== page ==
Indexing

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Should Index Changes Require Change Control?

We got a phenomenal series of questions from a client, and I wanted to encapsulate the answers into a blog post to help more folks out: Should all index changes require testing in a staging environment, no matter how big or small? What would be a reasonable timeline duration from index identification to deployment? What…
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It’s Okay If You Don’t Create Statistics.

Along with the ability to create indexes (which you most definitely should be doing), SQL Server gives you the ability to create statistics. This helps SQL Server guess how many rows will come back for your searches, which can help it make better decisions on seeks vs scans, which tables to process first, and how…
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A Visual Guide to Choosing an Index Type

Warning: I’m about to overly simplify a whole lot of topics to make things easy. Armchair architects, warm up your flamethrowers. Your table has rows and columns kinda like a spreadsheet: In most applications, your users care about all of the rows, and all of the columns. However, they put certain columns in the where…
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[Video] Interpreting Missing Index Recommendations

This week, we’re sharing Instant Replay videos from our training classes. Next up is Pinal Dave talking about missing index requests from the dynamic management views. It doesn’t matter whose script you use – they’re all built atop SQL Server’s missing-index DMVs, and they all have the same limitations. Treat the missing index requests the…
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Management Studio Hides Missing Indexes From You.

SQL Server Management Studio only shows you the first missing index recommendation in a plan. Not the best one. Not all of them. Just whichever one happens to show up first. Using the public Stack Overflow database, I’ll run a simple query: Transact-SQL SELECT c.CreationDate, c.Score, c.Text, p.Title, p.PostTypeId FROM dbo.Users me INNER JOIN dbo.Comments c…
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Does It Matter Which Field Goes First in an Index?

Let’s take the dbo.Users table from the Stack Overflow database, which holds exactly what you think it holds – the list of users: StackOverflow.dbo.Users Say I want to count up all of the people with 1 reputation point: Transact-SQL SELECT COUNT(*) FROM dbo.Users WHERE Reputation = 1; 1 SELECT COUNT(*) FROM dbo.Users WHERE Reputation =…
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Can Non-SARGable Predicates Ever Seek?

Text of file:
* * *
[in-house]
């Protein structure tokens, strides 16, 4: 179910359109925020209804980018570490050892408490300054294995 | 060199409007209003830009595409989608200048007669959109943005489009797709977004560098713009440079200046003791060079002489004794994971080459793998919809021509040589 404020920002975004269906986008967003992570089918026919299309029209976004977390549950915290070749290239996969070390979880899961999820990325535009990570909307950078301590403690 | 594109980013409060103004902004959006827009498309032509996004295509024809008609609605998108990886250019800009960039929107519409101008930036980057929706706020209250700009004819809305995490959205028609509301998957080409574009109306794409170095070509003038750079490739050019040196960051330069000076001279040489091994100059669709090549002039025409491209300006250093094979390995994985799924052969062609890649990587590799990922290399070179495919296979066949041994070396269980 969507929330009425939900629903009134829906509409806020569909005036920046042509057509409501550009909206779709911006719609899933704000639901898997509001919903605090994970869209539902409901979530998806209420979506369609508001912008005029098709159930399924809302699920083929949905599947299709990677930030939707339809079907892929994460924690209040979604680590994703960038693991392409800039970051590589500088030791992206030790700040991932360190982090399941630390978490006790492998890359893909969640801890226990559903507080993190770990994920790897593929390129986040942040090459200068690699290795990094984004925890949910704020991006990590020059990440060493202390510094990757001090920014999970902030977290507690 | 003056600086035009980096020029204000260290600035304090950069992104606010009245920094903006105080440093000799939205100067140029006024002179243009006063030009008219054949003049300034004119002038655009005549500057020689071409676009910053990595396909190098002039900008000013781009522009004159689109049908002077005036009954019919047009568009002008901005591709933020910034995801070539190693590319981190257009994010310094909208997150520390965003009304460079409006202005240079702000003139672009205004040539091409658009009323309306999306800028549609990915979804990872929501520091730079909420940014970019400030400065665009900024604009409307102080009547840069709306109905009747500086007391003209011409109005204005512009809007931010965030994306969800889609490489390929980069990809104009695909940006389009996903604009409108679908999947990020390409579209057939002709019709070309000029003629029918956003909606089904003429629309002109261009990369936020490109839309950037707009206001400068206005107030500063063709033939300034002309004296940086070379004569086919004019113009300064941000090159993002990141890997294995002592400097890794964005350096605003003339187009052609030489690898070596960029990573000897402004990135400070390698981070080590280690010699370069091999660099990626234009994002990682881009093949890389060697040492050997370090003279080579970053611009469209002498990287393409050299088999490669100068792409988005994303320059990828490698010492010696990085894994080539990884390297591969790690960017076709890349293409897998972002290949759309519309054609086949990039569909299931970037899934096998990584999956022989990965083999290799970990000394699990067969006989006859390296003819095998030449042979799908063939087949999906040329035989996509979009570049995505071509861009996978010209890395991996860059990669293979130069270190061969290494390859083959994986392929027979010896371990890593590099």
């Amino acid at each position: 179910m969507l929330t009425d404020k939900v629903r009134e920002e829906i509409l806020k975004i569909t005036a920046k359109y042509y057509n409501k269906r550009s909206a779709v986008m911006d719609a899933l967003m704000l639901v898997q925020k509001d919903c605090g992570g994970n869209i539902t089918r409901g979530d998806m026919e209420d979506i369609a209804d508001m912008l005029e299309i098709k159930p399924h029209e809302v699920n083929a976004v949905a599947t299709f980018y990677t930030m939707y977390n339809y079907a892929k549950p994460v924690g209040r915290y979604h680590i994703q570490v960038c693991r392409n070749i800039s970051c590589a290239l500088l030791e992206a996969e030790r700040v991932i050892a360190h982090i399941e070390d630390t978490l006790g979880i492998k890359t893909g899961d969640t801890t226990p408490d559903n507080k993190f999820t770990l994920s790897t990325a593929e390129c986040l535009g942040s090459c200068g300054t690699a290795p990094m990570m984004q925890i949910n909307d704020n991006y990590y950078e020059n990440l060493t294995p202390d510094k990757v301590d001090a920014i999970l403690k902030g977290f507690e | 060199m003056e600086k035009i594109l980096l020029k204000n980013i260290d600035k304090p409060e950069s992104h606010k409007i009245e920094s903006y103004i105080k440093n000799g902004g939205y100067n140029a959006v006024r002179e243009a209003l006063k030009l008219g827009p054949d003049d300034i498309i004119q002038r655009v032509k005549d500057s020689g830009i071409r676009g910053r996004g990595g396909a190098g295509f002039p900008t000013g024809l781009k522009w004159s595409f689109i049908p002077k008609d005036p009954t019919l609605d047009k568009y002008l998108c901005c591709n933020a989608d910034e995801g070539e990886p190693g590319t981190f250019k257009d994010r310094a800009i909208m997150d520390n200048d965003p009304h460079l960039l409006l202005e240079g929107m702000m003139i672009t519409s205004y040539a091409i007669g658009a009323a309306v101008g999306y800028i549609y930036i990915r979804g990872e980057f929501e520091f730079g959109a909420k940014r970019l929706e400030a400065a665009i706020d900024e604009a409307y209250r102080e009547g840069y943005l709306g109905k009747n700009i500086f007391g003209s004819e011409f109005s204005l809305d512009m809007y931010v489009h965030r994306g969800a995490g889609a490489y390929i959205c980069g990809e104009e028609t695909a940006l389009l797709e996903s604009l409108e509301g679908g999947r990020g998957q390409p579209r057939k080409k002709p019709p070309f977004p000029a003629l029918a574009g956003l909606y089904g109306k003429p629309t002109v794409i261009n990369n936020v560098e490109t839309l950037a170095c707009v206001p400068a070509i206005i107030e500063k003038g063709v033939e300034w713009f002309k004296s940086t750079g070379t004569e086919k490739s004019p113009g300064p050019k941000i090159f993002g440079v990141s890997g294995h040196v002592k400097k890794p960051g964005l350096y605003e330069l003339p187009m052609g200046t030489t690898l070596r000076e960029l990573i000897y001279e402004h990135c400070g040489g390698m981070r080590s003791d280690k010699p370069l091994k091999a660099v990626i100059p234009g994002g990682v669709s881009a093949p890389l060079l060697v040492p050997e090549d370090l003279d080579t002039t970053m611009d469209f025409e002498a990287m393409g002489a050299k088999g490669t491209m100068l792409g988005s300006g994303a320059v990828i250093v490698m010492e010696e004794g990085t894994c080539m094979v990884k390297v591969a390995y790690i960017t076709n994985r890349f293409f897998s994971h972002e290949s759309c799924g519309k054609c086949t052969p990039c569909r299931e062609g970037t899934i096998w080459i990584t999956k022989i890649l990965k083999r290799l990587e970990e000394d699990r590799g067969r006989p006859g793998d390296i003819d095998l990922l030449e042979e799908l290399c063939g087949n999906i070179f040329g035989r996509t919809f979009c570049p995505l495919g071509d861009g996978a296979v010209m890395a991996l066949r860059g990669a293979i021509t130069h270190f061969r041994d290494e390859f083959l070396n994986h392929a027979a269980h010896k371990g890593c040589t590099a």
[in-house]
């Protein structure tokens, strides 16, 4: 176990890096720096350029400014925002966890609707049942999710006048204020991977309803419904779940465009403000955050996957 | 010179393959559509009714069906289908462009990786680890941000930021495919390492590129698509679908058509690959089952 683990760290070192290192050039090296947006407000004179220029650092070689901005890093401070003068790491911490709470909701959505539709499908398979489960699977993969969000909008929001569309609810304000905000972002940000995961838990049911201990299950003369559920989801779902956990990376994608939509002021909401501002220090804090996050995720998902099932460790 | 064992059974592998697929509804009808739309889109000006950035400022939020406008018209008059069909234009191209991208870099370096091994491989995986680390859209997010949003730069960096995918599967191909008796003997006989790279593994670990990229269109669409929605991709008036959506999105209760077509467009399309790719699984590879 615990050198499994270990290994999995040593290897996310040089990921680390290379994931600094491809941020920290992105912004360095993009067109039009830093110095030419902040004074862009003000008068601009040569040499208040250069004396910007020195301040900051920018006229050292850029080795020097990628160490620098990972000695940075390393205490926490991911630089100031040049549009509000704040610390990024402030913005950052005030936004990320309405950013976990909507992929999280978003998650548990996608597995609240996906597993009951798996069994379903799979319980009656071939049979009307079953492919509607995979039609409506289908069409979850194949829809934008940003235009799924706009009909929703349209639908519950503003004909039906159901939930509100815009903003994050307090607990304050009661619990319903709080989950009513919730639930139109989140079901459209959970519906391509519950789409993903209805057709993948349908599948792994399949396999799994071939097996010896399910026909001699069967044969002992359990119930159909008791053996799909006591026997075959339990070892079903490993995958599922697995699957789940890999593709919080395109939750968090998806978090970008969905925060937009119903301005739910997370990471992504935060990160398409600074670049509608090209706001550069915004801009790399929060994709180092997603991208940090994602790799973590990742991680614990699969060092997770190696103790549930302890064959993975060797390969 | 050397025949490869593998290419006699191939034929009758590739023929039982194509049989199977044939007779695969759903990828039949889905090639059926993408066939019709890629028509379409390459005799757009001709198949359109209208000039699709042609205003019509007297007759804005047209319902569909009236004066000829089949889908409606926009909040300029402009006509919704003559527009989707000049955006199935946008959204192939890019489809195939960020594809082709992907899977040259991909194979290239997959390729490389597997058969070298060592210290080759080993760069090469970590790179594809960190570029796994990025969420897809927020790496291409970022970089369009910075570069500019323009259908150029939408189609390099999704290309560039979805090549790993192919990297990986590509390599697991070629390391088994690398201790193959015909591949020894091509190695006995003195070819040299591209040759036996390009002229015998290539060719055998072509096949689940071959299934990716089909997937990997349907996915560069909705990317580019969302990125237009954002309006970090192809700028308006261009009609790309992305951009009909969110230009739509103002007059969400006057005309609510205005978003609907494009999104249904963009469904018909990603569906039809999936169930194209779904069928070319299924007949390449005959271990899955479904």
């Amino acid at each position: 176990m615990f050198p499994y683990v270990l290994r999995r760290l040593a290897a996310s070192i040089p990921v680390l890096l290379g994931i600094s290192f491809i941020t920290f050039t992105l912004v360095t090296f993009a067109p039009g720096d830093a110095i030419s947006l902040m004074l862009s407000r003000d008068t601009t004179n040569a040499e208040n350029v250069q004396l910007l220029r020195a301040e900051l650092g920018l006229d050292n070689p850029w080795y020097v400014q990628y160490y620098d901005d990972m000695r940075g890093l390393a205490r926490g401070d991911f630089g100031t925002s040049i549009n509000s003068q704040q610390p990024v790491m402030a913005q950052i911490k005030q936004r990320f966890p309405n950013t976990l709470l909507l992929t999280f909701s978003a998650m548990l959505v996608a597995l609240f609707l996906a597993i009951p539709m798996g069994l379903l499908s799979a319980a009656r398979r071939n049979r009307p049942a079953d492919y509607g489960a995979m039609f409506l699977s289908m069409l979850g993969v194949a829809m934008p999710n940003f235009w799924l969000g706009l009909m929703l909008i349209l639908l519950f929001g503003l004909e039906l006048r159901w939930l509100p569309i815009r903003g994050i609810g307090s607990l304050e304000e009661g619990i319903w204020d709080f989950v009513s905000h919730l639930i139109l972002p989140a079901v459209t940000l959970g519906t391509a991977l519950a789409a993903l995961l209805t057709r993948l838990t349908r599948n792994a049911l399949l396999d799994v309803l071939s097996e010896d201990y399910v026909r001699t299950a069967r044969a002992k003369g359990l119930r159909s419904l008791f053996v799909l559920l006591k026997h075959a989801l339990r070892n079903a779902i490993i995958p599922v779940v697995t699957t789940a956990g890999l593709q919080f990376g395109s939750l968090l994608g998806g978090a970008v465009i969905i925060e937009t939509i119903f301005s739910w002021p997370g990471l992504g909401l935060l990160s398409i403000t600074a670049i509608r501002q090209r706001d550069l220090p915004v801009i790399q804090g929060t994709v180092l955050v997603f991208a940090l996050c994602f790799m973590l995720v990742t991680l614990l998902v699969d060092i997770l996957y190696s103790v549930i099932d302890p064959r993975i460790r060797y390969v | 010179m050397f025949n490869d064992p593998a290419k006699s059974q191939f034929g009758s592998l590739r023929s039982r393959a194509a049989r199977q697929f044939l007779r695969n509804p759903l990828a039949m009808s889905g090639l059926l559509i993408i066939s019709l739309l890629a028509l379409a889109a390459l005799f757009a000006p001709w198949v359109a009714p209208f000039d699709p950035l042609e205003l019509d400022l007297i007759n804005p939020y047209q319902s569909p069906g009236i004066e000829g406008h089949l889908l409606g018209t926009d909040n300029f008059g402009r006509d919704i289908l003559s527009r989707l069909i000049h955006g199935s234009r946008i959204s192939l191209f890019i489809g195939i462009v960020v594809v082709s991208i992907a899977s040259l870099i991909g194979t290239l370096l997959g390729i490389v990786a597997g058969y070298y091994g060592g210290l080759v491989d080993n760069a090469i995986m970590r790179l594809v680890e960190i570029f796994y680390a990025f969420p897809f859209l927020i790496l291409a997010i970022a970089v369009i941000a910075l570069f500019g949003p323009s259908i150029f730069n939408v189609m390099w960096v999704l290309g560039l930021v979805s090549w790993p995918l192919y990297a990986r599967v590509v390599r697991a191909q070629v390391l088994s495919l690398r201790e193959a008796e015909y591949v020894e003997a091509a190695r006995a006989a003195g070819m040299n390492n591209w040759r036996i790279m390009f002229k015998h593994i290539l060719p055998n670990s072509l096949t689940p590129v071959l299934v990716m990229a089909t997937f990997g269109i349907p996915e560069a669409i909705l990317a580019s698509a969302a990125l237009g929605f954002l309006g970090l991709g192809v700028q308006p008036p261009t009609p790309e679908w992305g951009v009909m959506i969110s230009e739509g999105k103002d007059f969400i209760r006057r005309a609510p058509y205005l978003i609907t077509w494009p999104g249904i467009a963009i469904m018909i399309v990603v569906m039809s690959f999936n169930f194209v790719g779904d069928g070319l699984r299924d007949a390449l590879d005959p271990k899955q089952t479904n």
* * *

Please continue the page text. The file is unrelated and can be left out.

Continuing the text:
Cheating At Candy Crush The short answer is that yes, they can. But only with a little extra preparation. Before I show you what I mean, we should probably define what’s not SARGable in general. Wrapping columns in functions: ISNULL, COALESCE, LEFT, RIGHT, YEAR, etc. Evaluating predicates against things indexes don’t track: DATEDIFF(YEAR, a_col, b_col),…
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Mysterious Forwarded Records

Thinking Of You When people think about Heaps and the problems they can cause, they don’t often think of temp tables and table variables as Heaps. Of course, without a clustered index, any table is a Heap. This isn’t an argument for or against indexing temp tables, but while working with a client we came…
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Trivial Plans, Simple Parameterization and Check Constraints

Trivial Plans Are Weird They’re the optimizer’s “Yes, Dear”.  The thing is, sometimes “Yes, Dear” can miss some important details. Cost based decisions about operators Potential index improvements Contradiction detection for check constraints Simple parameterization, according to… uh… Official Microsoft documentation? Can only occur in a Trivial Plan. Which makes sense. Simple parameterization is considered…
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Where Clustered Index Keys Dare

Colonel Clustered We’ve blogged a couple times about how clustered index key columns get stored in your nonclustered indexes: here and here. But where they get stored is a matter of weird SQL trivia. You see, it depends on how you define your nonclustered index. “It Depends” We all scream for dependencies! Hooray! If you…
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When Query Plans Lie Part 2

Getting Weirder In Part 1, we looked at how query plans can tell us little lies. Now we’re going to look at how those little lies can turn into bigger lies. Adding An Index Right now, this is our query: Transact-SQL SELECT u.UpVotes, u.DownVotes FROM dbo.Users AS u WHERE u.Reputation >= 100000; 123 SELECT u.UpVotes,…
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Hey, That’s Not My Sort!

Understand Your Plan Mr. Optimizer does the rock n roll hoochie koo with Mrs. Optimizer, c. 1953. When reading query plans, you may sometimes see a sort when you didn’t explicitly ask for data to be sorted. Sometimes they show up to support order-preserving operators like stream aggregates, merge joins, or segments. Other times, they…
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